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    Applications

    Space Applications

    Crews are continually exposed to radiation from high-energy particles in space, including some that come from the sun and others that come from different cosmic sources. The Earth’s magnetic field largely shields the planet and spacecraft orbiting close by, such as the International Space Station, but long-distance and long-duration space flights expose crew members to higher levels of radiation. Current radiation sensors must be returned to Earth for analysis, but dosimeters developed in the Radiation Environment Monitor experiment could provide dosage data more quickly.
     

    Earth Applications

    The Radiation Environment Monitor uses Medipix technology with the expectations of creating the first personal space radiation dosimeter, a device used to detect radiation directly on crewmembers. This research descends from research conducted at the European Organization for Nuclear Research (CERN) in Geneva, Switzerland. This device is being tested for use in medical imaging on Earth in efforts to monitor radiation dosage in patients.
     

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    Operations

    Operational Requirements

    The desired minimum data acquired should span all of the likely radiation environments seen during the ISS’s orbit. At a minimum, an increment’s worth of data should be obtained. Additionally, if any significant Solar Particle Events (SPEs) occur while the demonstration is ongoing, an effort should be made to take data throughout the duration of the SPE. Should additional operational time be available, variations in software settings can be exercised to validate the ground simulations through adjustments to the parameters via the software input/configuration files.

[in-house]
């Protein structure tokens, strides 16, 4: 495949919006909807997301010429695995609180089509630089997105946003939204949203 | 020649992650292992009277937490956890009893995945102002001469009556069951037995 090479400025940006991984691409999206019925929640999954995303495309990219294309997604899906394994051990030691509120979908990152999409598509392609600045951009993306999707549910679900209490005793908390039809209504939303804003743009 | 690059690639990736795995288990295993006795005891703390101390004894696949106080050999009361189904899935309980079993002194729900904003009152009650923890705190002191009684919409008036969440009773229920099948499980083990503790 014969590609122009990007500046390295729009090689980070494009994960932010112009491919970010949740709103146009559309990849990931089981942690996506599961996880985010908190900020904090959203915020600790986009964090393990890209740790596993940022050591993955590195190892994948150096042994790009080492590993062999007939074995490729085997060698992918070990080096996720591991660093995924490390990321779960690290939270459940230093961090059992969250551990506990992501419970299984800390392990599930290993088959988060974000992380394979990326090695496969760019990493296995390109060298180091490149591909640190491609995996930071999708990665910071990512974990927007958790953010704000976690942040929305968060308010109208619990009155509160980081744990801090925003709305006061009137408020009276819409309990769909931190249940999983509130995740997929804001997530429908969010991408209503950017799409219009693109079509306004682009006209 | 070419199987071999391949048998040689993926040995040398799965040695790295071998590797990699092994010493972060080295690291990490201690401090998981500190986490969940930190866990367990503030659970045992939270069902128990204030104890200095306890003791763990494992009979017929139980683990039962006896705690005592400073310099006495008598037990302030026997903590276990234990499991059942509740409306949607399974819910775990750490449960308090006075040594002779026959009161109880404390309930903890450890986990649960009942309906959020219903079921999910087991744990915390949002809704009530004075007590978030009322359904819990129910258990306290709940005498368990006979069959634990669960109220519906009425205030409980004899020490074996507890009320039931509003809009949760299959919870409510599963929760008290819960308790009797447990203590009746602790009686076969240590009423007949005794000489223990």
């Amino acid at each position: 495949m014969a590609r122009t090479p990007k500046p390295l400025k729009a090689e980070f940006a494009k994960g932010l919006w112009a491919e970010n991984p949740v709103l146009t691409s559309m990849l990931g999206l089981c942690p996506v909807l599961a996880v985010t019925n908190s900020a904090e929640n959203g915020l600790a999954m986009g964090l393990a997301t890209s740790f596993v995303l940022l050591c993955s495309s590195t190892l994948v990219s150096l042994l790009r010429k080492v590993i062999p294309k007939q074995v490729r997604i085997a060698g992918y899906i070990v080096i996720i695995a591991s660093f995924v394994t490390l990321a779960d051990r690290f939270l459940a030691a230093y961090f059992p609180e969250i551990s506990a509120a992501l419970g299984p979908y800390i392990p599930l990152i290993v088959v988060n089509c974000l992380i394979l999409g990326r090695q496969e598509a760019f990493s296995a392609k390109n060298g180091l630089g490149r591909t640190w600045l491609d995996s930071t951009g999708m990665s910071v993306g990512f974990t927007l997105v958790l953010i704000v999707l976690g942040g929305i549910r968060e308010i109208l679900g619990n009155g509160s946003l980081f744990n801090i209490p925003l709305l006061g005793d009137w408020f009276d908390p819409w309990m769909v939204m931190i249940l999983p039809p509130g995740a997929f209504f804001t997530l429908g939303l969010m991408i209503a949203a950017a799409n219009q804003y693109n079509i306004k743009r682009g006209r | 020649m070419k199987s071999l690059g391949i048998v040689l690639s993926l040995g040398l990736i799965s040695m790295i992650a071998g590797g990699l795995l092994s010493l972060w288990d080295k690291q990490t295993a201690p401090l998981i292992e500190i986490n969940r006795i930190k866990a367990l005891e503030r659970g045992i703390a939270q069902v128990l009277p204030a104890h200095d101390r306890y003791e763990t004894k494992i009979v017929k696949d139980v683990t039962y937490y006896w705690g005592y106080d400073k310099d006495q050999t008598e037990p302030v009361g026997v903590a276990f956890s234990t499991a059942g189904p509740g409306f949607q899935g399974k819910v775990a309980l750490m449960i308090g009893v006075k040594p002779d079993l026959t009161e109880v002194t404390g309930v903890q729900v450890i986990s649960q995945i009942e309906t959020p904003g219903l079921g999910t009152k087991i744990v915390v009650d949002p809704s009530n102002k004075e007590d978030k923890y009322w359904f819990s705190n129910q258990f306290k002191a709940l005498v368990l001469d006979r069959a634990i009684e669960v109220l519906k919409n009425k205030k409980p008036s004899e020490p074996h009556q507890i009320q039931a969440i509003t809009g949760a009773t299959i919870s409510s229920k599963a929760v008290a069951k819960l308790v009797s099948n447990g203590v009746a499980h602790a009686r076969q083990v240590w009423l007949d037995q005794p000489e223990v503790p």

Continuous measurement (for the duration of the increment, with daily data downloads) is required in order to record data during all locations of interest, with daily data download.

    Operational Protocols

    The Radiation Environment Monitor is powered by the laptop and controlled by software uploaded to the SSCs. Once the Radiation Environment Monitor is plugged into the SCC, the software will only need to be launched by the crew. The software will display dose and dose rate information during data collection, but the data collected by the device will be stored in computer files and ultimately downloaded to the ground for detailed analysis. The software may be terminated and re-started at any time without impacting the hardware.

    A checkout activity will be required to evaluate the initial settings of the detector's parameters. The checkout activity will consist of the deployment of one Radiation Environment Monitor, followed by data collection and a downlink of the data to allow the ground team time to evaluate if any of the parameters require modification. A calibration activity will then be required to uplink the updated parameter files to the SSCs, if needed. This checkout sequence will be repeated until the ground team has determined the optimal settings for the parameters have been determined.

    At the conclusion of the checkout, the remaining detectors will be deployed. All deployed detectors will run continuously for the entire increment.

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    Results/More Information
    Information Pending

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    Related Websites

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    Imagery

    image

    Ground-based image of REM hardware inserted into laptop USB drive.